82 Dive Centres in Australia


Scuba diving in Australia is probably on every diver’s bucket list. The Great Barrier Reef is the most popular dive attraction in Australia. However, there are many other places to scuba dive in this exciting location. All over Australia, you will discover the most diverse sites you will ever see whilst diving or snorkelling here. From small marine invertebrates to whale sharks, shore dives, night dives to liveaboards, walls, and wreck dives, there is definitely something for every diver of every level.

Scuba Diving in Australia

Australia is made of six states: Queensland, Western Australia, New South Wales, Victoria, Tasmania, and South Australia. Each state offers unique diving. A lot of the scuba diving in Australia is scattered across the shores and we have plenty of diving schools, sites and courses that will allow you to truly explore all that Australia has to offer.


The Great Barrier Reef

The Great Barrier Reef is the biggest reef on the planet. With 1429 miles of interconnected reefs and islands, it is no wonder this dive site is one of the most sought after in the world for divers. There are many dive sites and reef locations that offer similar but just slightly different experiences. The best place to start your adventure on the Great Barrier Reef is through the city of Cairns. Ribbon Reefs and Osprey Reef are great starting points for exploring the Great Barrier Reef. With access to multiple types of seagrass, six species of turtles make the Great Barrier Reef their breeding grounds. You can also find dolphins, humpback whales, minke whales, dugongs, stingrays, seahorse, giant clams, and molluscs. There are over 125 species of sharks, 400 species of coral, and 1500 species of fish that have been identified in the Great Barrier Reef.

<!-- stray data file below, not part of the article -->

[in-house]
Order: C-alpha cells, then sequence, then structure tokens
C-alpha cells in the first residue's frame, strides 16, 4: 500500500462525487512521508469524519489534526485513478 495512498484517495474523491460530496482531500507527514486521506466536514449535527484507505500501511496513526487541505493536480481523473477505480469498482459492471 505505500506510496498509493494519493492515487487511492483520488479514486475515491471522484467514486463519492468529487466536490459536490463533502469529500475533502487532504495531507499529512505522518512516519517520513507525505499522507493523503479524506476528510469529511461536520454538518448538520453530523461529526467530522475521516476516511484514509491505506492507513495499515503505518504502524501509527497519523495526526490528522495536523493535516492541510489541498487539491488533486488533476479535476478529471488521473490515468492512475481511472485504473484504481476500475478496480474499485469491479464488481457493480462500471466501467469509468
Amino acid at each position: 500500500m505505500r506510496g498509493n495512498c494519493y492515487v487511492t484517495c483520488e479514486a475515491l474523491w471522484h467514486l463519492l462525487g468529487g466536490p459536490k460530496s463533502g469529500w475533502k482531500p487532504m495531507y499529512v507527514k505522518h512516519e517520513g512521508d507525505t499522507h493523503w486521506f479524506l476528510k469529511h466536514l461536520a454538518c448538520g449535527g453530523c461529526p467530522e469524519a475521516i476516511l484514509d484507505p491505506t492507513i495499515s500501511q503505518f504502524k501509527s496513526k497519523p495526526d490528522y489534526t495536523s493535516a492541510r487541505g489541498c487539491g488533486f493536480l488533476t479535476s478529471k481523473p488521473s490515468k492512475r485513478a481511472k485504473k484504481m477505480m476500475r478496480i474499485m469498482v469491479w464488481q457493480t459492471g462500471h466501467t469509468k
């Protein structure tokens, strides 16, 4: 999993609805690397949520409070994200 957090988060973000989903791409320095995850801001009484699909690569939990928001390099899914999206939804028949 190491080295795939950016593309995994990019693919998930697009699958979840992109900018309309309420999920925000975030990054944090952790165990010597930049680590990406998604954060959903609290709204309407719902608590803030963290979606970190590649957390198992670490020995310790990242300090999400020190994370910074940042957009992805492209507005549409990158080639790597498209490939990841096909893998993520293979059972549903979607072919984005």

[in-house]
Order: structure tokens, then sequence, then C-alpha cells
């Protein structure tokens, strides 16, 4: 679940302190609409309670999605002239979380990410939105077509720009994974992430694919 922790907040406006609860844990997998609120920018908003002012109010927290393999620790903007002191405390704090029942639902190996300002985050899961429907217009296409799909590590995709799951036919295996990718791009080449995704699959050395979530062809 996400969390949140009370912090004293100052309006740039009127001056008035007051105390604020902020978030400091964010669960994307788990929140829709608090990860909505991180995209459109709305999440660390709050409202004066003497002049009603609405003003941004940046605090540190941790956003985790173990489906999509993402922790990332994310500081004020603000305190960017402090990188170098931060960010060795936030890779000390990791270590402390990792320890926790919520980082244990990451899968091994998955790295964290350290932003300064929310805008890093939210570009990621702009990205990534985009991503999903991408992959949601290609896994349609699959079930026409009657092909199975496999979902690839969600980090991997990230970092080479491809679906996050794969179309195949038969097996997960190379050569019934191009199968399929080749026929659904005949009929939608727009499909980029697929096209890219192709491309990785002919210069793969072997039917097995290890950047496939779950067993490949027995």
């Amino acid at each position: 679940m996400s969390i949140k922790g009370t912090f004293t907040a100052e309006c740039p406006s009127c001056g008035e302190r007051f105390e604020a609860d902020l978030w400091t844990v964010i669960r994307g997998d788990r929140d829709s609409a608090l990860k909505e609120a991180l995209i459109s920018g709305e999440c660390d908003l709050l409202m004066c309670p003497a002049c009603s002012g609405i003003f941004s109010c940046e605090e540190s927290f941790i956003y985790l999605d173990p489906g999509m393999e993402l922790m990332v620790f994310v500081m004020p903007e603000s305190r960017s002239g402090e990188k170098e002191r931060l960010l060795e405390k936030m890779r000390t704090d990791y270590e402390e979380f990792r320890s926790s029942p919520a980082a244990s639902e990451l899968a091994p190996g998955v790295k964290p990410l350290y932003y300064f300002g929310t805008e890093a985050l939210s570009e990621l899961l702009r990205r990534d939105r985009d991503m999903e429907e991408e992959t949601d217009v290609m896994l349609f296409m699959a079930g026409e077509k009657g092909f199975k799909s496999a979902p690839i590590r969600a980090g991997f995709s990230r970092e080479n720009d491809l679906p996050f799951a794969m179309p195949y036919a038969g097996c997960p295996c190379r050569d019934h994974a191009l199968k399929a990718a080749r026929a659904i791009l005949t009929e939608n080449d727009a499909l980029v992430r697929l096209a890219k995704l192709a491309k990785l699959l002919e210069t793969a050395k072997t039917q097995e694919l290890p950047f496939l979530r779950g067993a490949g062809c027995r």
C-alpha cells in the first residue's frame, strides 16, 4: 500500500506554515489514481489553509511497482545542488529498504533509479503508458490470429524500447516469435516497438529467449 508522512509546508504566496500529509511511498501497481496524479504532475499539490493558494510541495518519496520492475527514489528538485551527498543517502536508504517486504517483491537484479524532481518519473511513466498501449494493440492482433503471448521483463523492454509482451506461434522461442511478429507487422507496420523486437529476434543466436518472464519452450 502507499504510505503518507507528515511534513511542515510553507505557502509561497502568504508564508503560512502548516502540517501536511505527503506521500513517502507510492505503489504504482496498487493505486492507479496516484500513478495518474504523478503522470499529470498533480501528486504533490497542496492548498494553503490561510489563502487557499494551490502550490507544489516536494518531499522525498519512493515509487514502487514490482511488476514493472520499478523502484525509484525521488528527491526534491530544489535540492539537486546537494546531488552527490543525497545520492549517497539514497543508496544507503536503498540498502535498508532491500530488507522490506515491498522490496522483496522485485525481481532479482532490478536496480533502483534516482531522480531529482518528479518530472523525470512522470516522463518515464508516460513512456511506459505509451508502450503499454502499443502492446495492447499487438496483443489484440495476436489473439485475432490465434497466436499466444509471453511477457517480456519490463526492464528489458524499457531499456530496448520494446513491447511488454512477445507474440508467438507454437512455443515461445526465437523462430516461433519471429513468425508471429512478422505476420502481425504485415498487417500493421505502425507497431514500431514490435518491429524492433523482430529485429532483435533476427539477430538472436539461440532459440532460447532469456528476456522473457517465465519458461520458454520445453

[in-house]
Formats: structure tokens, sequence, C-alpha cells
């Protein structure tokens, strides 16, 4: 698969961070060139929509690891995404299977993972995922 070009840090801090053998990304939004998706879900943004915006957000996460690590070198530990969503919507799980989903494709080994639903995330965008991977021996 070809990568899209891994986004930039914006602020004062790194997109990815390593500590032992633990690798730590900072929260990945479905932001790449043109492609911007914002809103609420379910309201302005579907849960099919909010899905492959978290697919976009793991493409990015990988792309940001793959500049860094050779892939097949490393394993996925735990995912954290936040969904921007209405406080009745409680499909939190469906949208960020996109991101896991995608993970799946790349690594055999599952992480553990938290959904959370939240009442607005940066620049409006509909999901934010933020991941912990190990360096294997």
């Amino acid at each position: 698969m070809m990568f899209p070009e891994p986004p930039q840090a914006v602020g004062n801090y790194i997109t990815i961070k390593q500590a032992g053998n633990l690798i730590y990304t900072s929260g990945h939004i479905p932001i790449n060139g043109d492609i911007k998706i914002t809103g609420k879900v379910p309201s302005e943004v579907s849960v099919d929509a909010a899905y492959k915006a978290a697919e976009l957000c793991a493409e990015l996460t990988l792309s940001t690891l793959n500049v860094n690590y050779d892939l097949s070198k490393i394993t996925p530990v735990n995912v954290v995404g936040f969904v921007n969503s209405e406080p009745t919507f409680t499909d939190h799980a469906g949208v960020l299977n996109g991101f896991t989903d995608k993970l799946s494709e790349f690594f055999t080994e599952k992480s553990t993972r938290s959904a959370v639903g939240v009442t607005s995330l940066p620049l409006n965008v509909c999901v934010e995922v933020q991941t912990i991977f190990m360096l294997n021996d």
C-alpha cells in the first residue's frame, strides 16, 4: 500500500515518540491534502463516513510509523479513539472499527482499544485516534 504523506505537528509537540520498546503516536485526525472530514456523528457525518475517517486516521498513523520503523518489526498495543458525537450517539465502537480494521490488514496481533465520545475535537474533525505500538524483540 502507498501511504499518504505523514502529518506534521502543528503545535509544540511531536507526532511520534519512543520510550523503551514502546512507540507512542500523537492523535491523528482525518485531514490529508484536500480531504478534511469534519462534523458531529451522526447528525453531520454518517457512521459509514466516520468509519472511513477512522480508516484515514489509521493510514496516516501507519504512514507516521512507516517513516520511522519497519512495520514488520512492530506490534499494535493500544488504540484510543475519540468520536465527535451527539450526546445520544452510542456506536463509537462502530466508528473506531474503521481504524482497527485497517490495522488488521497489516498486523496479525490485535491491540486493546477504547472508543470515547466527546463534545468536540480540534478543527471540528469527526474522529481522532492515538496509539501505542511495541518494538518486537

The SS Yongala wreck is said to be one of the best dive sites in the world. It was a steamship that sunk during a cyclone back in 1911 and lost all of its passengers. Despite being undersea for so long, the ship is mostly intact and can be found 46-92 feet deep. You can see huge groupers, eagle rays, manta rays, bull sharks, barracuda, turtles, and so many types of fish.

Tangalooma Wrecks

The Tangalooma wrecks were purposely sunk by the government to provide safe anchorage for boat owners. The 15 total wrecks that are full of fish. Sometimes dolphins can be seen playfully gliding around the wrecks.